My thought for the consumers who read this post: choosing your Realtor is one of the most important decisions you will make in buying or selling a home. Make an informed decision. There are lots of us out there, but we were not all created equally.

[tags]metro detroit real estate, metro detroit realtors, metro detroit real estate market, oakland county realtor[/tags]


  1. says

    MF – we are seeing the same type of correction, but we have not seen any of the great agents skipping the business here (yet). Rick and I are in the same position as Dimitry and you and sometime I have to admit that I feel at ease that I have my architecture degree and Rick his accounting one…..just in case.

  2. says

    Bob, are you seeing the same thing?

    Ines, we are seeing really good agents go. Completely leaving the state. These are some really good agents who have been doing this for a long time and well. I have done transactions with them and know that they provided their clients with excellent representation.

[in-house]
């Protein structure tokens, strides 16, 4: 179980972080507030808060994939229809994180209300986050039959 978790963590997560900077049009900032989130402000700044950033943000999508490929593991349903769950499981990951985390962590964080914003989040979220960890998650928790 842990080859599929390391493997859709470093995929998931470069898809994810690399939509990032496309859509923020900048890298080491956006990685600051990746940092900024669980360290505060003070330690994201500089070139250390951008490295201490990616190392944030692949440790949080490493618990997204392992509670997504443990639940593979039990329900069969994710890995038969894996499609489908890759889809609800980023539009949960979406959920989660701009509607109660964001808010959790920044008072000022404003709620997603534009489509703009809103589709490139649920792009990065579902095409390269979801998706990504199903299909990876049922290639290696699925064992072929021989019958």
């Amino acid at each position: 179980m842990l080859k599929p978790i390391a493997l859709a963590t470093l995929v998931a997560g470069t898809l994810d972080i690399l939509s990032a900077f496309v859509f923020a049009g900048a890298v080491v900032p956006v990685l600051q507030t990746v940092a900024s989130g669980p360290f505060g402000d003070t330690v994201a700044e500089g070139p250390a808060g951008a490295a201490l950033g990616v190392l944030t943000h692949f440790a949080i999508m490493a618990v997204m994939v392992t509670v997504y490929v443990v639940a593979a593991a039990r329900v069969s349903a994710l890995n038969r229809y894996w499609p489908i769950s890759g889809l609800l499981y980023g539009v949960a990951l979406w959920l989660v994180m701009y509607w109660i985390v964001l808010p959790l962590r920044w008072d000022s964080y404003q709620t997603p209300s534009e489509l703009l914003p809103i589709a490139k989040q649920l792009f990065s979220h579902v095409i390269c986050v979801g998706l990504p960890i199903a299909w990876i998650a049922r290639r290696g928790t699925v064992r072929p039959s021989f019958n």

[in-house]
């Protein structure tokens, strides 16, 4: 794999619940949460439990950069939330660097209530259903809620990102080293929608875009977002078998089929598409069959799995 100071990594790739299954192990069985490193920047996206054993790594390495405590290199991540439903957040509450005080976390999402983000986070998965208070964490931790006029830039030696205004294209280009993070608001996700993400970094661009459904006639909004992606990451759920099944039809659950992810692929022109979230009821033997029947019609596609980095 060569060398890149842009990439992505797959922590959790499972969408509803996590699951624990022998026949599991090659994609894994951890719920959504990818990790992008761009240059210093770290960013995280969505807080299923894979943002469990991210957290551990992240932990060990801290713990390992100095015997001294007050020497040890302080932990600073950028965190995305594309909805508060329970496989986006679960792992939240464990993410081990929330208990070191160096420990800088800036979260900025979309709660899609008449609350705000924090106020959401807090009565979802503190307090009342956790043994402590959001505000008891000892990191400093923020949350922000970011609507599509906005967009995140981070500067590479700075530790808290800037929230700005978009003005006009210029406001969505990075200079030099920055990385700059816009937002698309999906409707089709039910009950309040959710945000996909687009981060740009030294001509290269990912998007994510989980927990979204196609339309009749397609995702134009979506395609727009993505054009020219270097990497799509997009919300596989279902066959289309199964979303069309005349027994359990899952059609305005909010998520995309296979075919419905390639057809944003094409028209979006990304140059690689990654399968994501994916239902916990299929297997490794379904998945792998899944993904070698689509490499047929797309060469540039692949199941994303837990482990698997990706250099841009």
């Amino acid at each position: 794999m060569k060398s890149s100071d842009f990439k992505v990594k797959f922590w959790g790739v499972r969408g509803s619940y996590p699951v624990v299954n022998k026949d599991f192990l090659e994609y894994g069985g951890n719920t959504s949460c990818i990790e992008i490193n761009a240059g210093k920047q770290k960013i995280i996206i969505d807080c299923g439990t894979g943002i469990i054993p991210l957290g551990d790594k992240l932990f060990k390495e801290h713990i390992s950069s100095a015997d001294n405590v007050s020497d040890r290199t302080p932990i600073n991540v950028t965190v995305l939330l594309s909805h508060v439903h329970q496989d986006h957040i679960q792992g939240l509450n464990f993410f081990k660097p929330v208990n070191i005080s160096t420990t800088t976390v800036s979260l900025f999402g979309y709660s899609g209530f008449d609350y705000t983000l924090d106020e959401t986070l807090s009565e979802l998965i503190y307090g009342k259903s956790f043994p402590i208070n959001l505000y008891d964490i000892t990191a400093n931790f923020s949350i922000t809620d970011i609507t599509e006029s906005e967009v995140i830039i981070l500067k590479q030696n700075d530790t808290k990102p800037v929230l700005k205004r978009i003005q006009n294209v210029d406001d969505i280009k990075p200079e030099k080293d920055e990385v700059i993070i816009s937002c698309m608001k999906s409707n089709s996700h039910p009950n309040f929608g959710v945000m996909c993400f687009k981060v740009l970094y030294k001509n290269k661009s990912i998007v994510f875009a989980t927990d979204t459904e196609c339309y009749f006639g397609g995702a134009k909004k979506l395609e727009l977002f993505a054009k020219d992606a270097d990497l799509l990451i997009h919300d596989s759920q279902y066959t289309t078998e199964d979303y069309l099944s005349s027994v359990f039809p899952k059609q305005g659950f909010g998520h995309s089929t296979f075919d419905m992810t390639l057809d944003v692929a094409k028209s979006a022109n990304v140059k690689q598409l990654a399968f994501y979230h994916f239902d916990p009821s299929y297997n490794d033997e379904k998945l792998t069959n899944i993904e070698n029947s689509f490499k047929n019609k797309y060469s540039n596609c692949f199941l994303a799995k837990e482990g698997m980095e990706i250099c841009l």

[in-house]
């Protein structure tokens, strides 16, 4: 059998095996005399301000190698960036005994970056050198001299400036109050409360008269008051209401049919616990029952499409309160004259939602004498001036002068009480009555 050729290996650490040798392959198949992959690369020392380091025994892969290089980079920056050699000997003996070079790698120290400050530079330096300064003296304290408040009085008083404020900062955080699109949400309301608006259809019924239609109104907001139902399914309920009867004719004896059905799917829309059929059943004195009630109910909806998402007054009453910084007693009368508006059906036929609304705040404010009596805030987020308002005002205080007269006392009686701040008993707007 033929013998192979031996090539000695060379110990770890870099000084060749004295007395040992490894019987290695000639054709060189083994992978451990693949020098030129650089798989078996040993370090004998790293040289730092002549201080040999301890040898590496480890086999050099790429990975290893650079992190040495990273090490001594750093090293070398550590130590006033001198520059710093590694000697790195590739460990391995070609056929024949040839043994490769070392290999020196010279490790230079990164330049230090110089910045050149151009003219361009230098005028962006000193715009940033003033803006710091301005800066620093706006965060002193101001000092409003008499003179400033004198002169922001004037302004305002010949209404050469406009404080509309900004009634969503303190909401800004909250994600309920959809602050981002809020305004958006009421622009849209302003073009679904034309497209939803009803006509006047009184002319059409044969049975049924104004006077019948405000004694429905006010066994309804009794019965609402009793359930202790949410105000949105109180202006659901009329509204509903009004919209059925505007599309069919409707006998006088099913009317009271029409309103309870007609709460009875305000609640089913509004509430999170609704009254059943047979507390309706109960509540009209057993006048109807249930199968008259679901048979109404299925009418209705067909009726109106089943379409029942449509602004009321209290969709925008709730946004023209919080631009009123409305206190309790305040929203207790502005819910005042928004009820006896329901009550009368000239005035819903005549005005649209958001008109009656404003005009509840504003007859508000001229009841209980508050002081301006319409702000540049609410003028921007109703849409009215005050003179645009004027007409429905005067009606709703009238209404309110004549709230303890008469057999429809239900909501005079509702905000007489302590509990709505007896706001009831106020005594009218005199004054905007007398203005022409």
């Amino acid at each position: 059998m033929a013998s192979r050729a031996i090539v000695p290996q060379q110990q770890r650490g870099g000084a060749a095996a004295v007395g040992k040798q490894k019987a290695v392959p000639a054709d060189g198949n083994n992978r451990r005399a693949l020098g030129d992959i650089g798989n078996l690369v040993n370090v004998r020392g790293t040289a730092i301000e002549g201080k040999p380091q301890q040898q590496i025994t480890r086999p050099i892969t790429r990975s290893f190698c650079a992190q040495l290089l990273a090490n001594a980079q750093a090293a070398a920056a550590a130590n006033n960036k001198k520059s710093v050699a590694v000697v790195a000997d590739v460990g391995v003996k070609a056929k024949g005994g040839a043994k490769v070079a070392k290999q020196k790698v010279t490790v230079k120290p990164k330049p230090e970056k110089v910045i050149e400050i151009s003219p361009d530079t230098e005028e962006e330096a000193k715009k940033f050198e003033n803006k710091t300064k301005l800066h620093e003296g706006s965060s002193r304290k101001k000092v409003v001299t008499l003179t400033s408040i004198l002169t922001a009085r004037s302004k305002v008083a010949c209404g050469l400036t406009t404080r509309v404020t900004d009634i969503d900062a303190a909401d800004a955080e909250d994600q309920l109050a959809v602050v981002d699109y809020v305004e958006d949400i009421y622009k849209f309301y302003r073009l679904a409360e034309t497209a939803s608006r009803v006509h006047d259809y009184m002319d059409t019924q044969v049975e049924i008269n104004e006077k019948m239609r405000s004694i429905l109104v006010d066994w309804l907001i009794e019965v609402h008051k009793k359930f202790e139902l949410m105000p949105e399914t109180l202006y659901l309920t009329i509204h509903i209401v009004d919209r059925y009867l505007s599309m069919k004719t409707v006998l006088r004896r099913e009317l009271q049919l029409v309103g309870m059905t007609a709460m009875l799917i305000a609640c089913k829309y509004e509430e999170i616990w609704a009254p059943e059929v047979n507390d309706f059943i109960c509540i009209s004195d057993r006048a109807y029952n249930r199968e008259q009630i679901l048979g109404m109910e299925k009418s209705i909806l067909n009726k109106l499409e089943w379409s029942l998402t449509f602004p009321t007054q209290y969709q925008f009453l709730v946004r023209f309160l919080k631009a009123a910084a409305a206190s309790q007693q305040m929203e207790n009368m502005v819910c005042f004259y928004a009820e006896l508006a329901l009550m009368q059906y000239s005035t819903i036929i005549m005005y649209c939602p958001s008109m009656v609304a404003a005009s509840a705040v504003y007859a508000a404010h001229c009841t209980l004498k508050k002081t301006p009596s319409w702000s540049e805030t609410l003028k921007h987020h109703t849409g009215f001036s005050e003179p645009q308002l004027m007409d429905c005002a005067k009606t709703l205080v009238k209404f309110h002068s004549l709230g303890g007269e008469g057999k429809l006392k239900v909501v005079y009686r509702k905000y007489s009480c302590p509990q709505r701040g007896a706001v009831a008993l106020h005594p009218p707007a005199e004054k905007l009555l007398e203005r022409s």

3. says

    I have not heard of agents leaving the state yet. We do have some great people leaving the industry, not only agents but lenders too. We desperately need a cleansing in our industry, but unfortunately some of the more scrupulous agents have deeper pockets. Its a shame, but reality.

    Your final paragraph says it all…not all agents are create equally.

  4. says


    California has seen a small net gain in real estate licensees from 2006 to 2007. Yet anecdotally, I have seen some competent agents exit the business because they were not making enough money to support themselves or their families.